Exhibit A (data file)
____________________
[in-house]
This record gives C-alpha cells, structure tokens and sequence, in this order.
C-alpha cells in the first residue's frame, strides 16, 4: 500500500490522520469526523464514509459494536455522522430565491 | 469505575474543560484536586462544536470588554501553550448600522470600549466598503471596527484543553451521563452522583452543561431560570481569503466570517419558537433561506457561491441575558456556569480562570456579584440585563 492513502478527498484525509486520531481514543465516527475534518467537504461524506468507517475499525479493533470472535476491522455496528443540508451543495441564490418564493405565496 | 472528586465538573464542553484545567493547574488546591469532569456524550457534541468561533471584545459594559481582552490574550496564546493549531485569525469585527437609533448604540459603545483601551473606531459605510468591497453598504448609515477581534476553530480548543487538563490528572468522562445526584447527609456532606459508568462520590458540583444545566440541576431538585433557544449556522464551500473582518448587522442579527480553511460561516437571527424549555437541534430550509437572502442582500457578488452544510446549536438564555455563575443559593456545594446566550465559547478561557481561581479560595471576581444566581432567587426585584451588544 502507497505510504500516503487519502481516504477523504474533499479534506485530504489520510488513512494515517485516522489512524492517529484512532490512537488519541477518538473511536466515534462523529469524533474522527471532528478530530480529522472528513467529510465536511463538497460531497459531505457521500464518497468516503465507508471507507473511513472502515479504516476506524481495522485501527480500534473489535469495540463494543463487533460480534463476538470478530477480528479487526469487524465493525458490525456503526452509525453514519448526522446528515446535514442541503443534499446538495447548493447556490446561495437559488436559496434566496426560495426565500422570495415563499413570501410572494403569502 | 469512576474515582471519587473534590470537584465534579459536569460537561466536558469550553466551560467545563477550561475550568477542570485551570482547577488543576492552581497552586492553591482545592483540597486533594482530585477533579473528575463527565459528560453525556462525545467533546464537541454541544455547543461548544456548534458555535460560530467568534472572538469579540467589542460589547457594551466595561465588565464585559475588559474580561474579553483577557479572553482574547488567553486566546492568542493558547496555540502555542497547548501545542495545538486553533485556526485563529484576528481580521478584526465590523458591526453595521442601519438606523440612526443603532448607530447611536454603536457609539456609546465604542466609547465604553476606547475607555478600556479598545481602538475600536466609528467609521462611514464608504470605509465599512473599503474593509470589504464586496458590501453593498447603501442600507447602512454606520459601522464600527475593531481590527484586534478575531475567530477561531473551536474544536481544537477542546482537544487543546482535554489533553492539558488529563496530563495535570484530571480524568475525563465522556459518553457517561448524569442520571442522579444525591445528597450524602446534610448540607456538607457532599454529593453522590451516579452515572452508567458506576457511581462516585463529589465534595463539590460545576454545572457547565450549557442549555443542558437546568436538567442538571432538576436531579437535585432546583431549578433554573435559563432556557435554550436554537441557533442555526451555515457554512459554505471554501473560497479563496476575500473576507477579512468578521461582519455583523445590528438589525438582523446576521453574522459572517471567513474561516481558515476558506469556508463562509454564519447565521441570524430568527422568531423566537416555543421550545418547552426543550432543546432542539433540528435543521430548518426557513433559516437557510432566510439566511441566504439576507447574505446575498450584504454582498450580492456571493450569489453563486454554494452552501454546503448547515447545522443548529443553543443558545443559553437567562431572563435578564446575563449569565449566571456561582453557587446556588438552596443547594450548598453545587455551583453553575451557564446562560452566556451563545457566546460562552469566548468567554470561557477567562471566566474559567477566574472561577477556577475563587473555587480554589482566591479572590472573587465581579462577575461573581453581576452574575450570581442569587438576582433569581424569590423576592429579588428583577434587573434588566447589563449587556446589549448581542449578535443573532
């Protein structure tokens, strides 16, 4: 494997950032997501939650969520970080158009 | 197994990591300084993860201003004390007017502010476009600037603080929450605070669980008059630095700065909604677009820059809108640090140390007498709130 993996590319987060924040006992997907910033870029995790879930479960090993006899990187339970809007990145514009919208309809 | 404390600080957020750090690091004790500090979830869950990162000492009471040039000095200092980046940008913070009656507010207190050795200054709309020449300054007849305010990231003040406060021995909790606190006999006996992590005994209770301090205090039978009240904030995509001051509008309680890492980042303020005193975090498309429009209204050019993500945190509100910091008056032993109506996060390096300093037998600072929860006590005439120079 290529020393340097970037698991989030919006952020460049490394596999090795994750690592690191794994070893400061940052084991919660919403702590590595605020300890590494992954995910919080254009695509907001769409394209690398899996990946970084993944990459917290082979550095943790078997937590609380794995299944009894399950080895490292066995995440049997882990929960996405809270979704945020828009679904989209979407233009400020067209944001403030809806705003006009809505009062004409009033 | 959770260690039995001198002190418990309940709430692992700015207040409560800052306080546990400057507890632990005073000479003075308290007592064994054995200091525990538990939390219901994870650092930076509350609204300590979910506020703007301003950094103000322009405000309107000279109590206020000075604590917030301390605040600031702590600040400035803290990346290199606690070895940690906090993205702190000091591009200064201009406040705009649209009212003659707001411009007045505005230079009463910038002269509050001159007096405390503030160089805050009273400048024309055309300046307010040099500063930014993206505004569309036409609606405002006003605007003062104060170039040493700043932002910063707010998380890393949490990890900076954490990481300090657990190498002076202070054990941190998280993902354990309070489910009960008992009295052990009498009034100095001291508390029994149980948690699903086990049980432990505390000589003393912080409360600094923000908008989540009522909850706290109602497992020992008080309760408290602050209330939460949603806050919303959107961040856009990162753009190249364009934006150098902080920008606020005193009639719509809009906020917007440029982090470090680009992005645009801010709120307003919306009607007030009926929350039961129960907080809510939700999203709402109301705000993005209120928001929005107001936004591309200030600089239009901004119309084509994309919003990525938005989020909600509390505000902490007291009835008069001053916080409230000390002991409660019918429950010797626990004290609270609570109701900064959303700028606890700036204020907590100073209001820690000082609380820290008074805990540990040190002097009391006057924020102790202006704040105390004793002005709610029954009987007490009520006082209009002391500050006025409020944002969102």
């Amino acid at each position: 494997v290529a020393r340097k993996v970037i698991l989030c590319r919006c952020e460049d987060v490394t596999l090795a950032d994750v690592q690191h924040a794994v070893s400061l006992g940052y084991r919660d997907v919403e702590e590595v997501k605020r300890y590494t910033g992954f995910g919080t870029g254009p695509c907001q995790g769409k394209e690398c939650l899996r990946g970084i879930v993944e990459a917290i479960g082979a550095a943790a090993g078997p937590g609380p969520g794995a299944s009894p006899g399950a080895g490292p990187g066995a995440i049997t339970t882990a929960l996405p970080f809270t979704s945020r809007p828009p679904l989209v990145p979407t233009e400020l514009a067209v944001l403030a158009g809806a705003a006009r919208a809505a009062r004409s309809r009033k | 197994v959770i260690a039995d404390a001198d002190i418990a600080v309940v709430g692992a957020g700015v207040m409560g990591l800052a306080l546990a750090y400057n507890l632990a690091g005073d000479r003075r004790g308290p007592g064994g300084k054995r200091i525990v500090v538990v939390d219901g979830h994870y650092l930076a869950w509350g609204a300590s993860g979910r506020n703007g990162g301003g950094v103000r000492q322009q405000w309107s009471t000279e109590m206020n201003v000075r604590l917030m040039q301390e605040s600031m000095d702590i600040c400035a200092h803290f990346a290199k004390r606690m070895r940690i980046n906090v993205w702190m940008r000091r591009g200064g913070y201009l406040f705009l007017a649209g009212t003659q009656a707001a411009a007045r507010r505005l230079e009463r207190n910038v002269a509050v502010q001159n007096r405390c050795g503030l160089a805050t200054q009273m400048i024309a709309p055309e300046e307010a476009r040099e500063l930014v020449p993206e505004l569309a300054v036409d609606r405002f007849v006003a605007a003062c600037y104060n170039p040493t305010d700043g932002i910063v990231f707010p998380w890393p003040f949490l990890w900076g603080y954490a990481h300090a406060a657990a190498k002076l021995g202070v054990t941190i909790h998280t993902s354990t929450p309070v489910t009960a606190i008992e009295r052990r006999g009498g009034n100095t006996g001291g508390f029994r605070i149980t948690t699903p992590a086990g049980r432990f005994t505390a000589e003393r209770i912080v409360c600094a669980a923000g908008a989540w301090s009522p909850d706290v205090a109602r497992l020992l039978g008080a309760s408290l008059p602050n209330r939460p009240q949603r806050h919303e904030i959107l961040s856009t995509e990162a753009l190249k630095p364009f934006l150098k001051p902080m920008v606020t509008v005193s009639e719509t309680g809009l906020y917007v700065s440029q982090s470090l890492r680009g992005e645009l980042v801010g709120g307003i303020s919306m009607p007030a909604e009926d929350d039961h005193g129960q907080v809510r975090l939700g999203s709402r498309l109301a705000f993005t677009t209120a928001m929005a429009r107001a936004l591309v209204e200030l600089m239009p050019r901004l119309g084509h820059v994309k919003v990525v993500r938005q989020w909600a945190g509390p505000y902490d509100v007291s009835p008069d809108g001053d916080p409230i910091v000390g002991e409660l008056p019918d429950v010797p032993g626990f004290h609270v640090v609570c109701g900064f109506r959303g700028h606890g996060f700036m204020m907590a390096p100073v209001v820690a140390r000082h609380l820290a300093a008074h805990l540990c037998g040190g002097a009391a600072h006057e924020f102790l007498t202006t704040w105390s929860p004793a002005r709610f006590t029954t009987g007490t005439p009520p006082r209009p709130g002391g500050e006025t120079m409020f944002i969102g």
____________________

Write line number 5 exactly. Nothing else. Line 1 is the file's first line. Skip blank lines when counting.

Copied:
């Amino acid at each position: 494997v290529a020393r340097k993996v970037i698991l989030c590319r919006c952020e460049d987060v490394t596999l090795a950032d994750v690592q690191h924040a794994v070893s400061l006992g940052y084991r919660d997907v919403e702590e590595v997501k605020r300890y590494t910033g992954f995910g919080t870029g254009p695509c907001q995790g769409k394209e690398c939650l899996r990946g970084i879930v993944e990459a917290i479960g082979a550095a943790a090993g078997p937590g609380p969520g794995a299944s009894p006899g399950a080895g490292p990187g066995a995440i049997t339970t882990a929960l996405p970080f809270t979704s945020r809007p828009p679904l989209v990145p979407t233009e400020l514009a067209v944001l403030a158009g809806a705003a006009r919208a809505a009062r004409s309809r009033k | 197994v959770i260690a039995d404390a001198d002190i418990a600080v309940v709430g692992a957020g700015v207040m409560g990591l800052a306080l546990a750090y400057n507890l632990a690091g005073d000479r003075r004790g308290p007592g064994g300084k054995r200091i525990v500090v538990v939390d219901g979830h994870y650092l930076a869950w509350g609204a300590s993860g979910r506020n703007g990162g301003g950094v103000r000492q322009q405000w309107s009471t000279e109590m206020n201003v000075r604590l917030m040039q301390e605040s600031m000095d702590i600040c400035a200092h803290f990346a290199k004390r606690m070895r940690i980046n906090v993205w702190m940008r000091r591009g200064g913070y201009l406040f705009l007017a649209g009212t003659q009656a707001a411009a007045r507010r505005l230079e009463r207190n910038v002269a509050v502010q001159n007096r405390c050795g503030l160089a805050t200054q009273m400048i024309a709309p055309e300046e307010a476009r040099e500063l930014v020449p993206e505004l569309a300054v036409d609606r405002f007849v006003a605007a003062c600037y104060n170039p040493t305010d700043g932002i910063v990231f707010p998380w890393p003040f949490l990890w900076g603080y954490a990481h300090a406060a657990a190498k002076l021995g202070v054990t941190i909790h998280t993902s354990t929450p309070v489910t009960a606190i008992e009295r052990r006999g009498g009034n100095t006996g001291g508390f029994r605070i149980t948690t699903p992590a086990g049980r432990f005994t505390a000589e003393r209770i912080v409360c600094a669980a923000g908008a989540w301090s009522p909850d706290v205090a109602r497992l020992l039978g008080a309760s408290l008059p602050n209330r939460p009240q949603r806050h919303e904030i959107l961040s856009t995509e990162a753009l190249k630095p364009f934006l150098k001051p902080m920008v606020t509008v005193s009639e719509t309680g809009l906020y917007v700065s440029q982090s470090l890492r680009g992005e645009l980042v801010g709120g307003i303020s919306m009607p007030a909604e009926d929350d039961h005193g129960q907080v809510r975090l939700g999203s709402r498309l109301a705000f993005t677009t209120a928001m929005a429009r107001a936004l591309v209204e200030l600089m239009p050019r901004l119309g084509h820059v994309k919003v990525v993500r938005q989020w909600a945190g509390p505000y902490d509100v007291s009835p008069d809108g001053d916080p409230i910091v000390g002991e409660l008056p019918d429950v010797p032993g626990f004290h609270v640090v609570c109701g900064f109506r959303g700028h606890g996060f700036m204020m907590a390096p100073v209001v820690a140390r000082h609380l820290a300093a008074h805990l540990c037998g040190g002097a009391a600072h006057e924020f102790l007498t202006t704040w105390s929860p004793a002005r709610f006590t029954t009987g007490t005439p009520p006082r209009p709130g002391g500050e006025t120079m409020f944002i969102g």